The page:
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Smoking found to have most deleterious effect on brain health. Simply put, it rots your brain

By Catholic Online (NEWS CONSORTIUM)
November 29th, 2012
Catholic Online (www.catholic.org)

Smoking has never been considered good for health. It carries the risk of lung cancer, as well as a host of other oral cancers, rots the teeth, increases blood pressure and is a definite threat to heart health. Now, a study from the United Kingdom that smoking is even more injurious to brain health - far worse than high blood pressure and weight, it has been found.

LOS ANGELES, CA (Catholic Online) - According to the BBC, a new study of more than 8,800 people older than 50 found a correlation between smoking and damage to memory, learning and reasoning in the brain. It's a given that decreased brain function is a natural sign of aging - but this recent study suggests that there is an attendant degradations via smoking.

Data was collected from test subjects older than 50 who were then again tested at four-year and eight-year follow-ups. Researchers attempted to identify a link between the likelihood of a heart attack or stroke and the condition of a person's brain.

"Age and Aging," as it was originally published, also took an in-depth look at the effects of high blood pressure and weight on long-term brain health. Smoking produced the most dramatic results, as it was the only factor that seemed to be linked to global cognitive degradation.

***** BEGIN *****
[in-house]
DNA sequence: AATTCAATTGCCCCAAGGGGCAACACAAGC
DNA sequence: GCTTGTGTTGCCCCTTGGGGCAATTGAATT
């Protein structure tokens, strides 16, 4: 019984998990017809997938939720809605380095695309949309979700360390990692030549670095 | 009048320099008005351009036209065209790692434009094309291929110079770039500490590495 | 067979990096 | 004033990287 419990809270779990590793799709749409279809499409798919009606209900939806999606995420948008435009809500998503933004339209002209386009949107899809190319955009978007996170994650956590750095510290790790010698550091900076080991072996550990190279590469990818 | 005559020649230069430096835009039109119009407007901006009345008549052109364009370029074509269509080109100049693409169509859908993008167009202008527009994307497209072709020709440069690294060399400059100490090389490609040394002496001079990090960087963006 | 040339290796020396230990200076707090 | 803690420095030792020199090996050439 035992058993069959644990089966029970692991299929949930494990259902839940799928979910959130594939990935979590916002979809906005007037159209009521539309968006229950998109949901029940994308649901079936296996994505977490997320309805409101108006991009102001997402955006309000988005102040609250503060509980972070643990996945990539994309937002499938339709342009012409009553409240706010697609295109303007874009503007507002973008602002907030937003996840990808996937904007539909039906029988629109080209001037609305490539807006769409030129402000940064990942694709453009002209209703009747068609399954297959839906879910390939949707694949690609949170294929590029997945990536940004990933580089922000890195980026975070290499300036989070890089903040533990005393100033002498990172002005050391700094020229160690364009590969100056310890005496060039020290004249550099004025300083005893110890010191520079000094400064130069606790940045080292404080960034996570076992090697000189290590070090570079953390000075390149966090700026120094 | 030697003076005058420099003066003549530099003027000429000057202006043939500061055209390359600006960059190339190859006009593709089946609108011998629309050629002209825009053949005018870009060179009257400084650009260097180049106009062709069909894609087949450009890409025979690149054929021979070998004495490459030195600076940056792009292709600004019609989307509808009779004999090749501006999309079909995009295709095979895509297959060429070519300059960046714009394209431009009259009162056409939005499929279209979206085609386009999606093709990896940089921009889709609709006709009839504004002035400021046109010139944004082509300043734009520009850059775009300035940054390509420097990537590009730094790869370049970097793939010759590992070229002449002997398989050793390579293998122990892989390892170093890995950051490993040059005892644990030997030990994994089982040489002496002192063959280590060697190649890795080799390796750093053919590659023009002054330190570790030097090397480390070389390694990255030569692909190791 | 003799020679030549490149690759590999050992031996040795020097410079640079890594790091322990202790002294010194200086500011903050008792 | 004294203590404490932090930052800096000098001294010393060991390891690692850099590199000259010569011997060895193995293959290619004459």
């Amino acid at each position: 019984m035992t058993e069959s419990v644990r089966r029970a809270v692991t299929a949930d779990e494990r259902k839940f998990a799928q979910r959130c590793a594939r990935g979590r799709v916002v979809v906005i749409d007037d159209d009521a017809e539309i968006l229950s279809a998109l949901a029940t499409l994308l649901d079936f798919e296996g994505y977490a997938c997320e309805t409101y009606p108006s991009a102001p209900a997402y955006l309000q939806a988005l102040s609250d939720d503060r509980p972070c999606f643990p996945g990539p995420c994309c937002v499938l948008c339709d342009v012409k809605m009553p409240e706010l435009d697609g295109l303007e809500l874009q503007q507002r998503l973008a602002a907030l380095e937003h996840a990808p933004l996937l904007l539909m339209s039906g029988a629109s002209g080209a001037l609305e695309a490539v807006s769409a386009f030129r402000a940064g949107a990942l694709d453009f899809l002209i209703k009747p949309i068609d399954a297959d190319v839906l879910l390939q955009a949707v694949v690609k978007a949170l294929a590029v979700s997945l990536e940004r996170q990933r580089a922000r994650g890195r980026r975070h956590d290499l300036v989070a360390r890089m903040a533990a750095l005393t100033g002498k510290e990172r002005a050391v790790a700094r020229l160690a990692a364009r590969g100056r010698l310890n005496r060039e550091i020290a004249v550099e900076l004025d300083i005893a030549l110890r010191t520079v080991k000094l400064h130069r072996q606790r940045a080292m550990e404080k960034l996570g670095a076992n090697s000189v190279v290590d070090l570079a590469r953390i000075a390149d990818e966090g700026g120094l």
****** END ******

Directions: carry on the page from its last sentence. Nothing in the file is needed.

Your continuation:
A consistent association was observed between smoking and low global cognitive and specific memory and executive scores in the 4-year and 8-year follow-ups.

One of the biggest conclusions of the tests was that future studies may need to focus more on cumulative risks than individual factors. While Smoking, high blood-pressure and weight had its own effect, the study showed that cumulative brain health is often determined by a number of different criteria. Examining one underlying cause of degradation is insufficient, the study notes.

The research also implies that these factors could lead to more complex problems, such as dementia.

"Cognitive decline as we age can develop into dementia, and unraveling the factors that are linked to this decline could be crucial for finding ways to prevent the condition," Dr. Simon Ridley, from Alzheimer's Research U.K. says.

While the study addresses long-term effects of smoking, the inhalation of cigarette smoke often has some much more obvious negative side-effects. According to the National Institutes of Health, smoking causes about 443,000 deaths each year and is responsible for 90 percent of lung cancer in men and 80 percent of lung cancer in women.

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